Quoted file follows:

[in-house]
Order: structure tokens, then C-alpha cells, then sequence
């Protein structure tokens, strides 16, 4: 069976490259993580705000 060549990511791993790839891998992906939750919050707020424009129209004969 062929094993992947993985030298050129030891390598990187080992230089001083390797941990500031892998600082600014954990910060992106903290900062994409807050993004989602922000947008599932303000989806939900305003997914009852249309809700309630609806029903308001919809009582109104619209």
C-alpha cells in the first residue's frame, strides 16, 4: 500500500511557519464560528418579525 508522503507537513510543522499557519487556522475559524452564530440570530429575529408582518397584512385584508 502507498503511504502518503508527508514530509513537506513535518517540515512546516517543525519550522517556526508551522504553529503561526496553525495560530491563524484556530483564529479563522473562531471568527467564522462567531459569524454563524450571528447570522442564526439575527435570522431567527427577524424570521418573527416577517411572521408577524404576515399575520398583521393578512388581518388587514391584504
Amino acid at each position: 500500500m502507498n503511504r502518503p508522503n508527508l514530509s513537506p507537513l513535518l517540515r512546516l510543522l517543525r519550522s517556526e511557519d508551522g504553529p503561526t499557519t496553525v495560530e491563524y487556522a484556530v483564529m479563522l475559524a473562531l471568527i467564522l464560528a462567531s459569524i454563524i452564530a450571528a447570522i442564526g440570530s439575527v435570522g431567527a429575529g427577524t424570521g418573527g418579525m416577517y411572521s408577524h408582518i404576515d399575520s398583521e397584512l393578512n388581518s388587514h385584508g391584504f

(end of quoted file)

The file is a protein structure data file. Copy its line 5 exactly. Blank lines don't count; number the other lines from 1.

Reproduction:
Amino acid at each position: 500500500m502507498n503511504r502518503p508522503n508527508l514530509s513537506p507537513l513535518l517540515r512546516l510543522l517543525r519550522s517556526e511557519d508551522g504553529p503561526t499557519t496553525v495560530e491563524y487556522a484556530v483564529m479563522l475559524a473562531l471568527i467564522l464560528a462567531s459569524i454563524i452564530a450571528a447570522i442564526g440570530s439575527v435570522g431567527a429575529g427577524t424570521g418573527g418579525m416577517y411572521s408577524h408582518i404576515d399575520s398583521e397584512l393578512n388581518s388587514h385584508g391584504f